Bang! Aren’t Christmas Crackers fun? But that shiny card contains plastic – how can you possibly make your own?

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Day Eleven – Christmas Crackers (Insides)

Jumping frogs, fake mustaches, tiny combs – just what is the use of the plastic objects you get inside the Crackers?

Day Twelve – Christmas Dinner

Finally, the big day, and the wonderful Christmas Dinner – Turkey, potatoes, pigs-in-blankets, sprouts, and piles and piles of plastic packaging and waste. make your own canvas bag and buy loose vegetables to keep your waste to a minimum.

So that was our 12 Days of Plastic-free Christmas. If you have tried one of tips, we would love to see your efforts – feel free to share them with us either here, on our Facebook, Instagram, or Twitter.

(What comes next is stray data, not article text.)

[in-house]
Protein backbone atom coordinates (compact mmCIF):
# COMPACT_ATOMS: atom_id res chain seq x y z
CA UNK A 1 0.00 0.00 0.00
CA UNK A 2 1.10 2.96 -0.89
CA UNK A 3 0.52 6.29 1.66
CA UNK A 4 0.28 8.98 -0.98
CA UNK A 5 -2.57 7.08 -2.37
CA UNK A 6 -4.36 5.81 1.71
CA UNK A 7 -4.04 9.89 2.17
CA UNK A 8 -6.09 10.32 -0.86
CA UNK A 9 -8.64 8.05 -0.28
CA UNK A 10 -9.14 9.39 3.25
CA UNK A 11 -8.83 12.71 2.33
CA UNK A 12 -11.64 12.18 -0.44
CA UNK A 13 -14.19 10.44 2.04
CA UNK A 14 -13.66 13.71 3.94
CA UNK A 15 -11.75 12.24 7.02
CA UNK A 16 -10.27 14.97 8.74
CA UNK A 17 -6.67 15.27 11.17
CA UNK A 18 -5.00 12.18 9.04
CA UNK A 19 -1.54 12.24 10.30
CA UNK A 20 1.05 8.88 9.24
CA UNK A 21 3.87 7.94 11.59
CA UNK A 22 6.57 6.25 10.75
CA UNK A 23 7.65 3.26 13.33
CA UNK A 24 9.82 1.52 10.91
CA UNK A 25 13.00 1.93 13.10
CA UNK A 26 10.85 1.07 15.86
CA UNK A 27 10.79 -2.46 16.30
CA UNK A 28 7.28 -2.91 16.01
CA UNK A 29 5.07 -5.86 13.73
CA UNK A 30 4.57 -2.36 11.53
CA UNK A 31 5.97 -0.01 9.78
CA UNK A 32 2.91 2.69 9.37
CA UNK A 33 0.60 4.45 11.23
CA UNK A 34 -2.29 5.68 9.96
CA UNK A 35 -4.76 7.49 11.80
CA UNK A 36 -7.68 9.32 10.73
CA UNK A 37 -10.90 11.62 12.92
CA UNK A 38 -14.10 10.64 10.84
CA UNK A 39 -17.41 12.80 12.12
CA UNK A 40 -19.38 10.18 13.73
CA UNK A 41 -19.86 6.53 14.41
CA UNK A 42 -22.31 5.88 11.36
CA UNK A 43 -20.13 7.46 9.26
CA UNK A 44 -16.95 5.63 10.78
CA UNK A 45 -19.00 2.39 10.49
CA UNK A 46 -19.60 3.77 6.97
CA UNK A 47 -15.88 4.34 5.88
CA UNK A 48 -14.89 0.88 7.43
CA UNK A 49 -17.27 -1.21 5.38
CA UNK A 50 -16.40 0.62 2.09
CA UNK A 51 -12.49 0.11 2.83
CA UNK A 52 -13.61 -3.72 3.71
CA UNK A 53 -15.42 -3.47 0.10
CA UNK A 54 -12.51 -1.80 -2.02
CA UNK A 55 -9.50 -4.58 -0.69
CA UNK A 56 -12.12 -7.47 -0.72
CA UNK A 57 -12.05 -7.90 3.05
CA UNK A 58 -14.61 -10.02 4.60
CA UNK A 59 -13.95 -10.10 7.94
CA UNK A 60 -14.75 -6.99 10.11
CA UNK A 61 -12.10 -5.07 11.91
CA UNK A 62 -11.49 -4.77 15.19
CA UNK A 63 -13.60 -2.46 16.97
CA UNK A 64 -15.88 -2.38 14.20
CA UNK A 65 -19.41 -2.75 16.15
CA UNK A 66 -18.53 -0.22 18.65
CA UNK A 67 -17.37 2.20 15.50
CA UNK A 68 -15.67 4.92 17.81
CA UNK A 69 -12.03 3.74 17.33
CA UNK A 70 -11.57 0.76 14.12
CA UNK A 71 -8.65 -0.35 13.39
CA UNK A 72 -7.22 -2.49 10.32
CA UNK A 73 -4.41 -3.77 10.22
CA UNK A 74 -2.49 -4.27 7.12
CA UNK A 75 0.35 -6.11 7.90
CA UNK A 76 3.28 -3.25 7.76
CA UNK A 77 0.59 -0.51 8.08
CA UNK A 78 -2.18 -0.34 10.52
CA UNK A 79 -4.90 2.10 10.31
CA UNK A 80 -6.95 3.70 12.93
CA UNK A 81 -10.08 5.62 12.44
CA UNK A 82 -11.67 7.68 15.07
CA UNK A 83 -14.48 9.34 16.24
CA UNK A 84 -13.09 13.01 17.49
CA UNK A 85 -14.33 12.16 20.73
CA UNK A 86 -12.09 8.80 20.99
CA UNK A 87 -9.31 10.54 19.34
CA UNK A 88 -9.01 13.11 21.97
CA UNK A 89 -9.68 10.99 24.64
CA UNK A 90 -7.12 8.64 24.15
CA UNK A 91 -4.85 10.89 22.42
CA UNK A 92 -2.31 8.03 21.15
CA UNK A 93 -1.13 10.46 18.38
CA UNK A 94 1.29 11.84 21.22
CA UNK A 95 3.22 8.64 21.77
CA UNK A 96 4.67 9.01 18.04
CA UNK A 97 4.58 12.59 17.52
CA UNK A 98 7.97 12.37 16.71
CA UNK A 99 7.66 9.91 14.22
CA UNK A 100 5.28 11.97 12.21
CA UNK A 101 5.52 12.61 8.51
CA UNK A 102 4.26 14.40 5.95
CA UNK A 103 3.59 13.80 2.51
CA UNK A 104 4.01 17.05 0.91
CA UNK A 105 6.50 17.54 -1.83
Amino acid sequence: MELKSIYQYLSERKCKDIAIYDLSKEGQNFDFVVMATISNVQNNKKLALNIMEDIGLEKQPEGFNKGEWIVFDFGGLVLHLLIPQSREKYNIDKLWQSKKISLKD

Thank you to all who helped and contributed – Katie Parsons, Kate Smith, Flo Halstead, Freija Mendrick, Phil Bell-Young, Chris Skinner, the Meek family, Lucie Parsons, Dan Parsons, Hannah Lightley, Ellie Bartle, and Kat Sanders.

It’s #GameOn for #EarthArcade at the @LivingWithH20 Hull-timate Challenge

It is with immense excitement that we can reveal that the Energy and Environment Institute (EEI) will be sponsoring the Humbergeddon “take-off” slide at the Hull-timate Challenge obstacle course.

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The 10k route will snake its way through Hull City Centre on the 19th-21st October 2018, punctuated by 30 immense and challenging obstacles. Competitors will have to prove their resilience in order to complete the grueling circuit.